That we are dealing with the most complex organ is evident and the fact that we have to use that self-same organ for research on that organ is, as Einstein once stated, something that makes things even more complicated. Complex problems require complex approaches and in that simple sentence resides what I believe has been the most important ingredients in ECNP’s recipe for success.
At the ECNP Congresses – as in most of our activities – we have clinicians (psychiatrists, neurologists, psychologists, neurophysiologists, etc.) and we have scientists, professionals working in academia, in the private sector, in drug companies, in technology companies, and in SMEs, along with regulators, payers, patients, families and a huge and heterogeneous community of people who share common objectives. That is the hallmark of ECNP, and I do not see the same in any other meeting or college in the world.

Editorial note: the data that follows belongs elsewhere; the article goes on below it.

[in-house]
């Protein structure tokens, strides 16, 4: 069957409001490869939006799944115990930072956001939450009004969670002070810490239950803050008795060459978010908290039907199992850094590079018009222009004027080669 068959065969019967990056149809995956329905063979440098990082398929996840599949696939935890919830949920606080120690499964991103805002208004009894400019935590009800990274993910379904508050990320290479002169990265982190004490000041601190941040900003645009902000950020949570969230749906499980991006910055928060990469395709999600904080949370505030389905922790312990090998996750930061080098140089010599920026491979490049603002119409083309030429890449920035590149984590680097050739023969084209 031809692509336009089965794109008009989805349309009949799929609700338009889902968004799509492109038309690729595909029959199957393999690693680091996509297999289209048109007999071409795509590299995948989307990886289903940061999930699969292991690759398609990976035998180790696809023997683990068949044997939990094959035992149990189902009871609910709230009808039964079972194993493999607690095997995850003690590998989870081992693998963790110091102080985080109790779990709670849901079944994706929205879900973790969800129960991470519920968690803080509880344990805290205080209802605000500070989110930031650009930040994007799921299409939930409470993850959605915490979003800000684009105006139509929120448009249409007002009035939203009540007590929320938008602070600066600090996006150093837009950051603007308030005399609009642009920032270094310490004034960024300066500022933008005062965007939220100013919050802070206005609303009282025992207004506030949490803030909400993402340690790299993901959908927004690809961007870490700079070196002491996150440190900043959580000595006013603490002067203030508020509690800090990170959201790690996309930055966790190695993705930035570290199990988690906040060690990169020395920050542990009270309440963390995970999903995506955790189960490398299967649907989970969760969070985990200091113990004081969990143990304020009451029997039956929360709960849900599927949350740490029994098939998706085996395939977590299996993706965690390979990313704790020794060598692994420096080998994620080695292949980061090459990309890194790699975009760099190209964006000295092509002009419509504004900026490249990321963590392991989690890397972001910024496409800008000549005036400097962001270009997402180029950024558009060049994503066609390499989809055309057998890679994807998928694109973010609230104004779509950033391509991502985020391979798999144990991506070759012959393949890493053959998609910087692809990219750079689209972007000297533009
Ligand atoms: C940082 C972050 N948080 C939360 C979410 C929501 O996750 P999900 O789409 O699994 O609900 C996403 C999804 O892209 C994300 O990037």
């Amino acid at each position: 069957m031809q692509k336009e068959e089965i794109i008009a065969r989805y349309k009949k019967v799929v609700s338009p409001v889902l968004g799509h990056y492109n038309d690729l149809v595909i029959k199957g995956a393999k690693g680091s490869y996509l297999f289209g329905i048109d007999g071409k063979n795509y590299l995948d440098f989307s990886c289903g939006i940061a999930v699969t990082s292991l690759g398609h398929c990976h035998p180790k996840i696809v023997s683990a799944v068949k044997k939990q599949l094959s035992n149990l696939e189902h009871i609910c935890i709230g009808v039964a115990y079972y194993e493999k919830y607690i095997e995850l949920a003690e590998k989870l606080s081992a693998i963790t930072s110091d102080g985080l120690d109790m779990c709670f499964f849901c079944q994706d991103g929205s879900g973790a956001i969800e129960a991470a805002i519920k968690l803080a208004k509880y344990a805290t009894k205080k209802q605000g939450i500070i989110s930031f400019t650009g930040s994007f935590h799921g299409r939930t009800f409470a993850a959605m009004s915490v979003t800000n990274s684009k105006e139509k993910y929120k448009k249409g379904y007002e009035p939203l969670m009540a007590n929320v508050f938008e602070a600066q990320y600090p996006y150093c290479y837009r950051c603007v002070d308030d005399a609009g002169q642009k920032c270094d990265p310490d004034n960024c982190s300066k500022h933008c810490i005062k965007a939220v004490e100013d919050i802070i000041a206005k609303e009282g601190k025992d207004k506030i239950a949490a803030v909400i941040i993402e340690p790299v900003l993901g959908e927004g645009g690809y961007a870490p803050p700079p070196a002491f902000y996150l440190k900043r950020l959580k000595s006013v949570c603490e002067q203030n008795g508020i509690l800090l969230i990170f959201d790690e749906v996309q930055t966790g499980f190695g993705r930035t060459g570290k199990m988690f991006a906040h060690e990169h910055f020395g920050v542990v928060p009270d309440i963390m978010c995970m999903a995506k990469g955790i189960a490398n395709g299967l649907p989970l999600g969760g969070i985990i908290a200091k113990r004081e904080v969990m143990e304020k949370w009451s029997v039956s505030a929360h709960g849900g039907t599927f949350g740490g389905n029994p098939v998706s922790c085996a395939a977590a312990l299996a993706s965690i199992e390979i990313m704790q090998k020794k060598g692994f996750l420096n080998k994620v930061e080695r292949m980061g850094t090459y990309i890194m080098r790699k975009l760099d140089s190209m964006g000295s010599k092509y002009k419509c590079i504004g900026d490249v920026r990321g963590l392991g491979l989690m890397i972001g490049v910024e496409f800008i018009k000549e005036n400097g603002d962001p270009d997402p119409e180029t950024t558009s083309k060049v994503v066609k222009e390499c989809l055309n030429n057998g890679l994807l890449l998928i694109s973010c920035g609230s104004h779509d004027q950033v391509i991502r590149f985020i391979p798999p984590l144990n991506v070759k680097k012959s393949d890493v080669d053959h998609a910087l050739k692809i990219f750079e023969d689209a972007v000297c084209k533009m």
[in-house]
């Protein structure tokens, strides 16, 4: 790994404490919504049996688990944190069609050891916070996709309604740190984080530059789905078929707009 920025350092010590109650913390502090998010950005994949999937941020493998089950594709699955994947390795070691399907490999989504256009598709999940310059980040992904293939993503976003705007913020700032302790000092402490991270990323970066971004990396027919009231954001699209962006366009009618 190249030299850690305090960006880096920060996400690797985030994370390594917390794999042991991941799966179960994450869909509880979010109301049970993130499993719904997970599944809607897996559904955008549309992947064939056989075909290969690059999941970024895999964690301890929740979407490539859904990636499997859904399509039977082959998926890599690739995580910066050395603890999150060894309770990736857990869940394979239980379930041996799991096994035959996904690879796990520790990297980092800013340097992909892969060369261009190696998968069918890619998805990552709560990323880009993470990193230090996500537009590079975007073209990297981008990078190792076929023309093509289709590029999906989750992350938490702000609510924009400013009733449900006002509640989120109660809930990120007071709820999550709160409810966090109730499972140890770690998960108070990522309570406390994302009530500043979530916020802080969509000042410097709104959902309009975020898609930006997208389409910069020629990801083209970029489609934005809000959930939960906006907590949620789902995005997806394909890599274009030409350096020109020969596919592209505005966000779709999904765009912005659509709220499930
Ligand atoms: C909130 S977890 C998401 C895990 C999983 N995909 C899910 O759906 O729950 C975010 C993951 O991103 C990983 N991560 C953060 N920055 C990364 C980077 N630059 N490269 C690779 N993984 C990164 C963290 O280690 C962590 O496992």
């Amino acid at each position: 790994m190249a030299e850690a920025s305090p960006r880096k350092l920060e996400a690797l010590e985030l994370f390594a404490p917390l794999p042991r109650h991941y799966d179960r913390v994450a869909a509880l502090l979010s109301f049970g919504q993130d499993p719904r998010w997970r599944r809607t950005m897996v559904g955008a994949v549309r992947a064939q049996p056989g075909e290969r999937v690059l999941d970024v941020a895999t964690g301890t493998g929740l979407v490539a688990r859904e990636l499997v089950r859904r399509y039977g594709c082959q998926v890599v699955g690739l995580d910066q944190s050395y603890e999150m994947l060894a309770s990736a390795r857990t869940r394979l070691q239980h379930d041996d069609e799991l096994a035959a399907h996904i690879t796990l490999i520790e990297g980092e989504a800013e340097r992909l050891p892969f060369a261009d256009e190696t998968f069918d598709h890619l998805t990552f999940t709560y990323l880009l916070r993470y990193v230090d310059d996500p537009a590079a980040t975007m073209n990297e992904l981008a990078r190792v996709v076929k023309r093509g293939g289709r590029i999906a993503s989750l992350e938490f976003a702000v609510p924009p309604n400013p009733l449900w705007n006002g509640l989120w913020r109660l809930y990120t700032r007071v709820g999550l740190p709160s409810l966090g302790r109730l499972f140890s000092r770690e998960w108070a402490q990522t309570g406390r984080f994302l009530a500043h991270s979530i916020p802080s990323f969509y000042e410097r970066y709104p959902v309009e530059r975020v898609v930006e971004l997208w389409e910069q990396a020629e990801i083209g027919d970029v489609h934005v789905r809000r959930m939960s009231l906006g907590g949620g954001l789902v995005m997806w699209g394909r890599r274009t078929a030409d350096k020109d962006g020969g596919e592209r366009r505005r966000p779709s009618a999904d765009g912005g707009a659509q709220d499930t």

We need to be ambitious and to collaborate, but that unquestionably is not enough. The recent history of neuropsychopharmacology has taught us that we have to move away from refining or polishing the same old types of drugs and mechanisms of action. As in other areas of medicine, we need to invest in avenues of research that are more risky and challenging but certainly more gratifying. We need to use scientific approaches that no longer rely on serendipity but build on the knowledge we have gathered in these last decades.
We need to identify complex and sometimes (think about neurodevelopment) moving targets. Thanks to researchers such as Karl Deisseroth, we have new tools to look into the brain and we have a much better understanding of the links between brain function or dysfunction and behaviours, symptoms and disorders.
I mentioned before that we need to be ambitious and to stop doing the same things over and over again. But at the same time I also have the impression that we are sometimes too humble and we do not recognise what we have accomplished in neuroscience and clinical advances. Let me share with you just two examples of the many I could have chosen:
- Genes and intellectual disability (ID) and autism spectrum disorder (ASD).